Remake of John Carpenter’s The Thing is Actually… a Prequel?

It’s been common and unfortunate knowledge for a few years that a remake of John Carpenter’s classic, The Thing, was in development somewhere in Hollywood. Fans were outraged by the idea, which of course, is ironic as Carpenter’s movie is itself a remake of Howard Hawk’s The Thing From Another World. Since that initial announcement there’s been nothing new to report. Until now.

The folks over at Latino Review recently spoke with Marc Abraham, the director of the upcoming film Flash of Genius. More importantly, Abraham also happens to be the producer on The Thing reboot, to be written by Battlestar Galactica‘s Ronald Moore. Asked if his new film would be a sequel or a remake, he replied “This is more of a prequel than a sequel… It’s going to take place in the same time frame. These are the events leading up to the 1982 film.”

So what exactly are the events leading up to the opening of The Thing? I ask rhetorically since anyone who’s seen the movie already knows. Some nutty Norwegians find an alien spacecraft buried in the Antarctic ice alongside the alien itself. They cut it from its frozen berth, bring it back to their station, it wakes up, kills most of the Nordic scientists, takes the shape of a dog, and runs off across the snowy tundra with the survivors in hot pursuit. Carpenter’s film picks things up there and follows the alien’s integration into the small population of a U.S. Antarctic research station. The team’s numbers dwindle, as one by one the shape-shifting alien (as well as fear, paranoia, and craziness) whittles them down to two. But are they both human?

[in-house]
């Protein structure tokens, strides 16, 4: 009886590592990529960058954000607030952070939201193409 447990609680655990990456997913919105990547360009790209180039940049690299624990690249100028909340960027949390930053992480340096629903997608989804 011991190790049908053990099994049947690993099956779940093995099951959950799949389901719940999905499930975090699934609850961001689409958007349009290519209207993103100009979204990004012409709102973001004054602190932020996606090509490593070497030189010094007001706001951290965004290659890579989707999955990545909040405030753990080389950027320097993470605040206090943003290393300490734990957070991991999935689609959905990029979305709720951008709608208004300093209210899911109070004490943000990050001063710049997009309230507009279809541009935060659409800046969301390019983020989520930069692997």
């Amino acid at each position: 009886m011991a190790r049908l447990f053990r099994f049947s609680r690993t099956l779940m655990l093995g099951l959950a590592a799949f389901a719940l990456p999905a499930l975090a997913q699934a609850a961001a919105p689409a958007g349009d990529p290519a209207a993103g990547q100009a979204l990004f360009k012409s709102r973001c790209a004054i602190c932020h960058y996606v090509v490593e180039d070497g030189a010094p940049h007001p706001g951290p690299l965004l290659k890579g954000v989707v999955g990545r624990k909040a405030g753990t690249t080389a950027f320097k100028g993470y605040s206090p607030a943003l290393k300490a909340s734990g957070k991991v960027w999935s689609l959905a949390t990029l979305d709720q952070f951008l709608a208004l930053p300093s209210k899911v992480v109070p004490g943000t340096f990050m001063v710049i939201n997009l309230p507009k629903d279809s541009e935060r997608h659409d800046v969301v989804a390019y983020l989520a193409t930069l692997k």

Some questions. Also rhetorical. Do we need a whole movie to show us what The Thing already told us? Will the dialog be in Norwegian since that’s the language spoken by the guys chasing the dog in the beginning of the movie? Will the Nordic researchers all be played by hot, young actors and actresses similar to what happened with the remake of Carpenter’s The Fog? Will the effects consist mainly of CGI as opposed to the incredible (and still effective 26 years later) practical effects of Rob Bottin? Will the prequel reach even an iota of the paranoia and dread on display in Carpenter’s film?

And will it be as cool as this music video for French techno duo Zombie Zombie? It’s stop-motion fun featuring GI Joe vs. The Thing, and while the whole thing is pretty cool, the action starts around the four-minute mark for those of you with limited patience.

Rob is the Chief Film Critic of Film School Rejects. He doesn't eat cheese on weekdays.

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